The Emergency Plan

DSCN5617In the diving industry, certain types of accidents seem to go in and out of the media cycle. Cave diving accidents pop up once an a while, and for some time, dive tour operators around the globe were showing a disturbing inability to count divers before returning to port. A lot of these can be avoided by training, diving within your limits, and a basic level of competency. However, a new issue has raised its head, and its one that is, again, avoidable or at least one that can be mitigated. The problem is in emergency planning, or rather, the lack thereof.

It’s something that can happen to the best of us. You’re going out diving with your buddies to somewhere a bit remote or even somewhere familiar. Maybe you’re on vacation, and you’re out on a dive tour headed to a boat access only place, or even a really sweet shore dive. You hear the dive plan, conditions, max depth, safety notes, and then you get split into buddies. You do you buddy checks, and then hit the water. Assumed in all of this is the emergency plan. You know, the plan to evacuate you or another diver in the event of a serious diving accident. The trouble is, this plan isn’t often there, or known to the divers making the dive.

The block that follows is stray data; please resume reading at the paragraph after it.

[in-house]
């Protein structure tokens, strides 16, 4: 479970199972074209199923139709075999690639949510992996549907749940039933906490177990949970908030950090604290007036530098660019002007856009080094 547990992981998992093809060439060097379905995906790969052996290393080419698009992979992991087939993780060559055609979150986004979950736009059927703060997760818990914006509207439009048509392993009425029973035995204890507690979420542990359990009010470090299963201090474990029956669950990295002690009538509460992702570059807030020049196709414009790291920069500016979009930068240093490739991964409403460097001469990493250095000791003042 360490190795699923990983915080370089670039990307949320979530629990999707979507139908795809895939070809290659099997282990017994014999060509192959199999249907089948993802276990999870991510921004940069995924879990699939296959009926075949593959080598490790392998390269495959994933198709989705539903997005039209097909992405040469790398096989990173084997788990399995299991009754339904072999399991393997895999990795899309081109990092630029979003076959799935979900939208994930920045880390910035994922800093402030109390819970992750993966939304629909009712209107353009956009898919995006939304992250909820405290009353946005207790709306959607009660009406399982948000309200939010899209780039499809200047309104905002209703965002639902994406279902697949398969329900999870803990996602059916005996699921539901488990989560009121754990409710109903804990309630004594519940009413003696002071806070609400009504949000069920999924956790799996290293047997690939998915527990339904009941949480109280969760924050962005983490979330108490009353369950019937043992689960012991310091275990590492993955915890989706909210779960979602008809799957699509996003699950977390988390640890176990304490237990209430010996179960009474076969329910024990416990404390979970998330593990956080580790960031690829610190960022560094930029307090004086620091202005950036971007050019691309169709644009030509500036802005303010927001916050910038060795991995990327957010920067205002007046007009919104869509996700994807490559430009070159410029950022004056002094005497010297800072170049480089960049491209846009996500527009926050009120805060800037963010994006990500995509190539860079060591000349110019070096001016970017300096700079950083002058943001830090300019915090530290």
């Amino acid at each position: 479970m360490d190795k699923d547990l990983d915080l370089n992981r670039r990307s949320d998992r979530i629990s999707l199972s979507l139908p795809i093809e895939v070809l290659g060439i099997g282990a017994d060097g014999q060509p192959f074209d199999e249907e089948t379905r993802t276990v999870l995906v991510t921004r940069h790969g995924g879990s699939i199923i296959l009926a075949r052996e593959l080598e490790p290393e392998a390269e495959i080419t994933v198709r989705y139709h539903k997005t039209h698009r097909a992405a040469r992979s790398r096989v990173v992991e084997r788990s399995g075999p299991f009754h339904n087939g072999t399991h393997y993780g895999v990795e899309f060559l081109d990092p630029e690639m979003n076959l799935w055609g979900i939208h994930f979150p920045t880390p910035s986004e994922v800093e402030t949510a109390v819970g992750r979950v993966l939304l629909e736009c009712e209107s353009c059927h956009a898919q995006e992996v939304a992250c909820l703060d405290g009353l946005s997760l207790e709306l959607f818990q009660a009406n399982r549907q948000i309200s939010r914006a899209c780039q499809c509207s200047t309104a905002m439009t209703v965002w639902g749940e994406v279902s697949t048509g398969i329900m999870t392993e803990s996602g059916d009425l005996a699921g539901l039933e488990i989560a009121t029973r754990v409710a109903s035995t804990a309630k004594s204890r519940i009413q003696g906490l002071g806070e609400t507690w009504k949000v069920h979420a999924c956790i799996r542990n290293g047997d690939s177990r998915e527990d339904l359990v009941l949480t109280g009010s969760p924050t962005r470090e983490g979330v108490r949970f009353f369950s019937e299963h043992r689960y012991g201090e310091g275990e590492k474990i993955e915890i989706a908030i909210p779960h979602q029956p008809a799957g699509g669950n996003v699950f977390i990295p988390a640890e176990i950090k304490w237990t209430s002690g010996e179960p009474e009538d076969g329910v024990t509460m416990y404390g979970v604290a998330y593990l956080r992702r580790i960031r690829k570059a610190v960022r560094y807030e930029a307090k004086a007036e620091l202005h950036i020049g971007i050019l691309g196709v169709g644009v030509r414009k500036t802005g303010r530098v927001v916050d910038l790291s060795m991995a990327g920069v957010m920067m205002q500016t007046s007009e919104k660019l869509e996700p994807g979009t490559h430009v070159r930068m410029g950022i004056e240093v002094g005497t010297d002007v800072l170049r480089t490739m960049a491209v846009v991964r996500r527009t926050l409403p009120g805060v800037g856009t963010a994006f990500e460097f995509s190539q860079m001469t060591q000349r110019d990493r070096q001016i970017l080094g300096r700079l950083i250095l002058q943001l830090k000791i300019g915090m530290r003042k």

So what should an emergency plan look like? The key aspects are as follows:

  • emergency transport: getting the injured diver from the point of the accident to emergency medical services, or to a rendezvous point with emergency vehicles
  • the location of the closest medical facility
  • the location of the closest hyperbaric chamber
  • an on site medical care plan and equipment
  • a sheet for information to give the emergency medical teams (depth, number of dives, length of dive etc…)

These may seem like fairly basic things, but when was the last time you made an emergency plan for one of your dives, or asked a dive tour operator what their plan was? Odds are, most haven’t. I know I haven’t always asked either.

On top of this, divers should familiarize themselves with the rudiments of dive medicine. It’s also a good idea to maintain insurance through groups like DAN, as a chamber ride can be a cost not covered by your normal medical insurance, or even by your trip insurance. The unfortunate thing is that, to my knowledge, this stuff doesn’t generally get covered until you do a rescue diver or equivalent course. To me, this is a mistake, since the idea that divers will only ever dive through their clubs or with dive operators is optimistic at best. Once certified, divers are free to dive as they please, and I’ve never seen any sense in not providing important information, especially when it’s the kind that can stand between life and death.

So, key takeaways here? Plan for emergencies. We all do the emergency ascents, buddy breathing, and pony tanks are gaining in popularity. But planning for the worst case, and knowing the plan, is just as important as knowing your maximum depth and the conditions of the area. So take care, dive smart, and dive safe.

About the author

Graeme is a professional diver, qualified as a PADI and SDI Divemaster, DCBC 40m Unrestricted Commercial Scuba Diver, 30m Restricted Surface Supply diver, and CAUS Scientific Diver Lv.2. Graeme has an Associate Degree of Arts in Environmental Studies, where he focused on archaeology and physical geography, and an Advanced GIS certificate.